No visit to American Samoa would be complete without attending at least one of the legendary feasts called fia fia, where a suckling pig commands the dinner table surrounded by other local delicacies taro, breadfruit, and pisupo, canned corned beef. Many restaurants and hotels host weekly fia fia nights, complete with traditional music and dancing, for visitors who are unable to see the gathering at a local home. However, there is also a wide variety of other food available, with American fast food chains like McDonald’s and Pizza Hut also present.
Bars and Pubbing in American Samoa
The official drink of American Samoa is kava, whose main ingredients are water and ground pepper roots making it look like muddy water. Kava is traditionally served in giant legged bowls and tastes slightly medicinal. Although kava contains no alcohol, it is mildly narcotic and numbs the mouth when consumed in large amounts. During ceremonies, it is customary to tip some to the ground while saying ‘manuia’, the Samoan word for ‘good luck’, before taking a sip. Gusts also must not completely drain kava cups before handing them back to their server.
The other commonly consumed drinks in American Samoa are milk directly from young coconuts called niu, strong cocoa called Koko Samoa, and a Samoan German style pilsner beer called Vailima. The latter often appears on the menu of American Samoa’s few Western style nightclubs, the best known of which may be Tisa’s Barefoot Bar (P. O. Box 3576, Alega, Pago Pago), where Tisa herself is among the main attractions. This beachfront bar is also a popular departure point for many hiking, kayaking, and fishing expeditions.
Rubbles Tavern (Highway 001, Pago Pago), conveniently situated halfway between Pago Pago and its airport, is a popular hangout among American Samoa government officials and growing expat population. Another popular watering hole, EyeSpy (Area 51, Pago Pago) is situated up the street from the local McDonald’s.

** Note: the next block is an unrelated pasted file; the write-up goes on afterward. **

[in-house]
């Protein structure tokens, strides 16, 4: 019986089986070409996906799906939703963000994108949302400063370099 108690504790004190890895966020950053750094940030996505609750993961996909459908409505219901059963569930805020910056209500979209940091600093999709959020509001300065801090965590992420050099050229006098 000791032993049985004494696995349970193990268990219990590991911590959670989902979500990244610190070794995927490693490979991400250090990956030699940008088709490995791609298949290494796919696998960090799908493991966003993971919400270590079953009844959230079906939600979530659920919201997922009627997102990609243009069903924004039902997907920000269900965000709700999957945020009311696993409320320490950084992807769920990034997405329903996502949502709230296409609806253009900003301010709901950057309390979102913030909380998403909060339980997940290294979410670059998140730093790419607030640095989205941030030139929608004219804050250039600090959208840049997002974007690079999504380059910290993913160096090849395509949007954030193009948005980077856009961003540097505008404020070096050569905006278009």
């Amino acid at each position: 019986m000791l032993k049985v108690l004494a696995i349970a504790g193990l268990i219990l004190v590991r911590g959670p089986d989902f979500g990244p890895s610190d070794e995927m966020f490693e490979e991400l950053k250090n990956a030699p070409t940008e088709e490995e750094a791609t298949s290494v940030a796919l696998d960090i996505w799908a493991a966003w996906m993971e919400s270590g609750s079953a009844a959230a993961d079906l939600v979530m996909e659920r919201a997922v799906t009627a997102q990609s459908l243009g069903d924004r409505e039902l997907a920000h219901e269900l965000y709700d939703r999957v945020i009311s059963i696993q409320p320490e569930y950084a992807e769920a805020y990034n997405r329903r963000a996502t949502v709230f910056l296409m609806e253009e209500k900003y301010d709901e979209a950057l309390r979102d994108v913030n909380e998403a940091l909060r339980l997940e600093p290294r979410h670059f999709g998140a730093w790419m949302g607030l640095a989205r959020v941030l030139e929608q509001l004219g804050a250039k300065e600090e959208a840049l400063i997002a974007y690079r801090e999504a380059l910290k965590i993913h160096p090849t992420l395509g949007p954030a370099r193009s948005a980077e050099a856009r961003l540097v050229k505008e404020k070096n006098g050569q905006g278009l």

Dining and Cuisine in American Samoa
A large percentage of American Samoa restaurants are situated in the territory’s largest village, Tafuna, including several American fast food franchises. However, those looking for a more unique taste will find it at Mom’s Place (AS 96799 Tafuna), which serves up hearty home cooked pork chops, fish and chips, and other American diner favorites alongside Samoan dishes like banana fritters and panikeke (deep-fried puffs). The more upscale Manuia Restaurant (Tafuna) specializes in Chinese, Korean, and Japanese cuisine.
American Samoa’s finest Mexican food is served at Evie’s Cantina (Pago Pago) alongside Sunday evening feature film screenings and nightly karaoke parties. Those who fancy Japanese delicacies may prefer the offerings at Sook’s Sushi Restaurant (GHC Reid Building, Malaloa), a one-room restaurant where twinkling lights and unpretentious plastic plants are the main décor.
The eastern Tutuila community of Nu’uuli is the easiest place to find quality Chinese food in American Samoa at restaurants like Sunny’s Chinese Restaurant (Nu’uuli), near the airport, and the nearby Hong Kong House (Nu’uuli), known for its lengthy menu and lovely décor. As in the mainland United States, bottomless cups of coffee accompany most meals served in American Samoan restaurants.